Plans to demolish the landmarked Copra Warehouse (Durkee Famous Foods) in West Berkeley to make way for the construction of a four-story, 106,795-square-foot research and laboratory building were criticized by the Berkeley Landmarks Preservation Commission on Thursday.
San Raphael-based Wareham Development, the principal developers of the project at 740 Heinz St., asked the commission to review a preliminary proposal for the project, which would preserve only the northern facade of the building.
Wareham, which leases the Heinz Street building from Garr Land Resources and Management Company, will return with an official application to the landmarks commission at a later date and is scheduled to brief the city’s Zoning Adjustment Board about the project this month.
The proposed project would also require an environmental impact report under the California Environmental Quality Act since the developers plan to demolish a majority of the landmarked building.
Commissioners expressed concern about the height of the planned building—at 89 feet, is almost double what zoning currently allows in West Berkeley—and stressed that preserving a single brick facade would not help retain the building’s past glory.
Built in 1916, the brick-and-steel-frame Copra Warehouse is one of eight structures in the Durkee Complex, which was designated a City of Berkeley landmark in 1985.
Only three—the Copra Warehouse, Durkee Building and Spice Warehouse—of the original eight remain. The others were demolished to construct new buildings and parking.
An example of Berkeley’s early industrial beginning, the Durkee Complex, according to its landmark designation, serves as a living reminder to the neighborhood and the city of West Berkeley’s economic and cultural growth for .
Under the city’s Landmark Preservation Ordinance, the landmarks commission can approve demolition permits if it finds that a landmarked structure could not be preserved after considering the economic feasibility of the project’s alternatives, among other factors.
Chris Barlow, representing Wareham on Thursday, argued before the commission that it was economically unfeasible to rehabilitate and adaptively reuse the Copra Warehouse. Wareham, which has proposed several designs for the lab space in the past six years, contends that the cost of retrofitting the warehouse will be prohibitive.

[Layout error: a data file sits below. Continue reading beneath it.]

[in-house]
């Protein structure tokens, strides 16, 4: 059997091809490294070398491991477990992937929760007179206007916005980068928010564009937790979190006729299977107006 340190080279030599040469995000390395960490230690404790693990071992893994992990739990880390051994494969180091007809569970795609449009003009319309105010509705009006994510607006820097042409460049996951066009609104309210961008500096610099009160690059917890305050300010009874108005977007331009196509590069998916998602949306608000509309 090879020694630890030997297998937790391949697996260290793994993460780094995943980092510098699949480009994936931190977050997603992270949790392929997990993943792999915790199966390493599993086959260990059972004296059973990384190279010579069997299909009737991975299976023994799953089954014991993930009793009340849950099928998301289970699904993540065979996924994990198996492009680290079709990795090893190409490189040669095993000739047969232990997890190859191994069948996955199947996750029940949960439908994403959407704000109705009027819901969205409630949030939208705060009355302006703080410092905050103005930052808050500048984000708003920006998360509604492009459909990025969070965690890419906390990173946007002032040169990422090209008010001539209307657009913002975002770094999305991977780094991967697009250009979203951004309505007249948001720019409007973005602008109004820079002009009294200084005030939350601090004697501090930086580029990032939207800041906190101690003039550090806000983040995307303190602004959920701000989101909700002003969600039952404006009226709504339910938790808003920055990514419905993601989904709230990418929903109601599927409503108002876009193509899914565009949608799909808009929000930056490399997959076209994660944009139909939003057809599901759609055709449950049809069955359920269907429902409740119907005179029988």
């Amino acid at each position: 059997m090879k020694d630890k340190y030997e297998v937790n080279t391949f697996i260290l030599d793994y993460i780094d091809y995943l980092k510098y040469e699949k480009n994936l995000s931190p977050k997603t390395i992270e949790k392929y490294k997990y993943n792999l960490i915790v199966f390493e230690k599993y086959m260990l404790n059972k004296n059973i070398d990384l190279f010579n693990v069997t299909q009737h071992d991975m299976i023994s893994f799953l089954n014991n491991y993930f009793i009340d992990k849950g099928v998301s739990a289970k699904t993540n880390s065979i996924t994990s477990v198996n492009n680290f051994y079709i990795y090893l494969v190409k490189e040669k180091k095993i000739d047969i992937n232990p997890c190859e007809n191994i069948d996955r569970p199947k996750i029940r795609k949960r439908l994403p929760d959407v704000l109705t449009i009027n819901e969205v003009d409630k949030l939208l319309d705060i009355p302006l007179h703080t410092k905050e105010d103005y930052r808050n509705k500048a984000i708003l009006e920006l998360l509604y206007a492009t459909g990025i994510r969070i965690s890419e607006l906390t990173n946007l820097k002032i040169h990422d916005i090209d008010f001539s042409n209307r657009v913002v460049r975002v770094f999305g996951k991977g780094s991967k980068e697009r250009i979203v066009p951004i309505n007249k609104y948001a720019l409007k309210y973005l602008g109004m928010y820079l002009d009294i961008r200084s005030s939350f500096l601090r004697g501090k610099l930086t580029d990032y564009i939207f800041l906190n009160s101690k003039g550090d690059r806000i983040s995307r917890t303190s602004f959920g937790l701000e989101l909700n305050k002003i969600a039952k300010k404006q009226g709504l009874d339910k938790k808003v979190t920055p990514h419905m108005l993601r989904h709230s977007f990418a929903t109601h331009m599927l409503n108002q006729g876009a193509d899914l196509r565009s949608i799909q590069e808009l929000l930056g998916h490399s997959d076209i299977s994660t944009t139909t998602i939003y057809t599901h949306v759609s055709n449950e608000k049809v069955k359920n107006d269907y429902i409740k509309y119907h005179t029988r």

The most recent design is a glass structure that would incorporate the existing north wall of the building, Barlow said, adding that an information kiosk on Heinz Street will contain history of the Durkee Famous Foods site along with pictures of its original structures.
“The project was driven by market demand for a lab facility,” he said, pointing out that two major research firms had relocated to Emeryville from West Berkeley due to lack of space. “The north facade is being preserved and incorporated into the building, since it was identified as the most important façade. We have come up with a design that is stunning, world class and represents what was there before.”
Landmarks commissioner Robert Johnson described the project as a “big glass block.”
“It just seems to me to be some kind of a joke,” he said. “I don’t see how this thing, this spaceship, in any way relates to the old building. If you are going to be demolishing it anyway, don’t tack on something to it.”
A few commissioners questioned the statistics used by the developer to justify its inability to preserve the building.
“I agree with Bob,” commissioner Miriam Ng said. “Why don’t you just put it out of its misery?”
Steve Winkel, commission chair, pointed out that the scale of the proposed building made the brick façade look tiny in comparison.
“Looking back, I am nostalgic about one of the earlier designs,” Winkel said. “If this is what preserving the building takes, then preserving what you are proposing is pointless.”
Carrie Olson, another commissioner, called Wareham’s efforts to save the warehouse “disingenuous.”
“Frankly, what I see is an attempt to not preserve this building,” she said. “We are being shown something that will encourage us to demolish it. This has been the modus operandi of Wareham. Every time Wareham has brought in a design in the past, they have hit us at the end of the meeting. We see it for a few minutes, and then they disappear and we hear nothing till they come a year later with a new proposal. If the powers that be want this building then they can have this building.”
Olson added the commission had never seen a project of this magnitude proposed in West Berkeley.
“I am especially shocked that you are suggesting something that is almost twice the height limit of what is allowed—45 feet,” she said. “I am glad you are going to the zoning board. Let’s see what it says. Compared to that we are just small play.”